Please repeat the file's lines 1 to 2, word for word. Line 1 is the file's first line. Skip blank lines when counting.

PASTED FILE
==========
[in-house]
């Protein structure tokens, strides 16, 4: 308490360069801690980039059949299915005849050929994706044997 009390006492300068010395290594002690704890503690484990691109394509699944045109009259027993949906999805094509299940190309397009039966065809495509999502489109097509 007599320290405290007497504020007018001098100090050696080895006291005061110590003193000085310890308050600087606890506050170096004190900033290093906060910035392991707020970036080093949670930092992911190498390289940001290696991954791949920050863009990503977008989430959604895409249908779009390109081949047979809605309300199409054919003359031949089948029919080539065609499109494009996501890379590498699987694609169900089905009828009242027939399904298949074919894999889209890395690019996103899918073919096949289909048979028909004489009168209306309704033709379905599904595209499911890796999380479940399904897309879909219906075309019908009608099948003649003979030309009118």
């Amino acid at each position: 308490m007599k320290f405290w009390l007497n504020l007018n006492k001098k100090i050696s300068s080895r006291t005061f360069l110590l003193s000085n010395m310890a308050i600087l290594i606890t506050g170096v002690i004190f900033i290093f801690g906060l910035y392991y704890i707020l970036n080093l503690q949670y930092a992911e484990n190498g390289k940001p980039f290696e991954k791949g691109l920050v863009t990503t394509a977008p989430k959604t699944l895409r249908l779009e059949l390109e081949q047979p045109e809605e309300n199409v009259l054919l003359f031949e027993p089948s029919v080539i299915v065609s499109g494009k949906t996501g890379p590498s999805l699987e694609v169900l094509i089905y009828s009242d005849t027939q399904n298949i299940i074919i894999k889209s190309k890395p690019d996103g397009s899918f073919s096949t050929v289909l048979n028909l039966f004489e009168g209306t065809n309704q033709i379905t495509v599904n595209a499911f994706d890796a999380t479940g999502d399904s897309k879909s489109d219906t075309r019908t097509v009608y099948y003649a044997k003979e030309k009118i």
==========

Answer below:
[in-house]
């Protein structure tokens, strides 16, 4: 308490360069801690980039059949299915005849050929994706044997 009390006492300068010395290594002690704890503690484990691109394509699944045109009259027993949906999805094509299940190309397009039966065809495509999502489109097509 007599320290405290007497504020007018001098100090050696080895006291005061110590003193000085310890308050600087606890506050170096004190900033290093906060910035392991707020970036080093949670930092992911190498390289940001290696991954791949920050863009990503977008989430959604895409249908779009390109081949047979809605309300199409054919003359031949089948029919080539065609499109494009996501890379590498699987694609169900089905009828009242027939399904298949074919894999889209890395690019996103899918073919096949289909048979028909004489009168209306309704033709379905599904595209499911890796999380479940399904897309879909219906075309019908009608099948003649003979030309009118």